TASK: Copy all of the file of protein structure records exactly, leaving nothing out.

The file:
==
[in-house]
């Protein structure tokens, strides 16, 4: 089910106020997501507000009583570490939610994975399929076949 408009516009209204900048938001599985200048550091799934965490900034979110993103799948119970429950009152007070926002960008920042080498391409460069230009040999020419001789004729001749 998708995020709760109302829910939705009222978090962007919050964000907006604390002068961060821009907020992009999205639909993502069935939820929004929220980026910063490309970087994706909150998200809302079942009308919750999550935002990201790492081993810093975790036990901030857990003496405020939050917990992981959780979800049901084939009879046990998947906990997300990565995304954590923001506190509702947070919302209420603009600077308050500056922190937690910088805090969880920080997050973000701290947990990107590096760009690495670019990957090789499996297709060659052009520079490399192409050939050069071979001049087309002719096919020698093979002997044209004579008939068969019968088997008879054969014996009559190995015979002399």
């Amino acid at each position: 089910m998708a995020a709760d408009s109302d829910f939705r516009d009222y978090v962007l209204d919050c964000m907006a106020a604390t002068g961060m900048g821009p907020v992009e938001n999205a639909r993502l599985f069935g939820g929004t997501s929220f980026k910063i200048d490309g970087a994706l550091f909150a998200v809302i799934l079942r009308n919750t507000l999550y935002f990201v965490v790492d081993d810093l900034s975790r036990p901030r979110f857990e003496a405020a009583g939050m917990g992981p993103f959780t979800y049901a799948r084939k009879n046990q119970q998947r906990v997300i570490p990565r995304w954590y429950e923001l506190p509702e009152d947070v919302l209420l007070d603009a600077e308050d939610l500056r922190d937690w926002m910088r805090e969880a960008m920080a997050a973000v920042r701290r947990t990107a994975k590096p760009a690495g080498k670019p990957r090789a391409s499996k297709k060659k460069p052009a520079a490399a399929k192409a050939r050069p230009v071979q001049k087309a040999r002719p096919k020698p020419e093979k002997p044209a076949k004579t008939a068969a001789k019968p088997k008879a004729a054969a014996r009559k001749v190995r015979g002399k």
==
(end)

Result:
[in-house]
């Protein structure tokens, strides 16, 4: 089910106020997501507000009583570490939610994975399929076949 408009516009209204900048938001599985200048550091799934965490900034979110993103799948119970429950009152007070926002960008920042080498391409460069230009040999020419001789004729001749 998708995020709760109302829910939705009222978090962007919050964000907006604390002068961060821009907020992009999205639909993502069935939820929004929220980026910063490309970087994706909150998200809302079942009308919750999550935002990201790492081993810093975790036990901030857990003496405020939050917990992981959780979800049901084939009879046990998947906990997300990565995304954590923001506190509702947070919302209420603009600077308050500056922190937690910088805090969880920080997050973000701290947990990107590096760009690495670019990957090789499996297709060659052009520079490399192409050939050069071979001049087309002719096919020698093979002997044209004579008939068969019968088997008879054969014996009559190995015979002399």
């Amino acid at each position: 089910m998708a995020a709760d408009s109302d829910f939705r516009d009222y978090v962007l209204d919050c964000m907006a106020a604390t002068g961060m900048g821009p907020v992009e938001n999205a639909r993502l599985f069935g939820g929004t997501s929220f980026k910063i200048d490309g970087a994706l550091f909150a998200v809302i799934l079942r009308n919750t507000l999550y935002f990201v965490v790492d081993d810093l900034s975790r036990p901030r979110f857990e003496a405020a009583g939050m917990g992981p993103f959780t979800y049901a799948r084939k009879n046990q119970q998947r906990v997300i570490p990565r995304w954590y429950e923001l506190p509702e009152d947070v919302l209420l007070d603009a600077e308050d939610l500056r922190d937690w926002m910088r805090e969880a960008m920080a997050a973000v920042r701290r947990t990107a994975k590096p760009a690495g080498k670019p990957r090789a391409s499996k297709k060659k460069p052009a520079a490399a399929k192409a050939r050069p230009v071979q001049k087309a040999r002719p096919k020698p020419e093979k002997p044209a076949k004579t008939a068969a001789k019968p088997k008879a004729a054969a014996r009559k001749v190995r015979g002399k």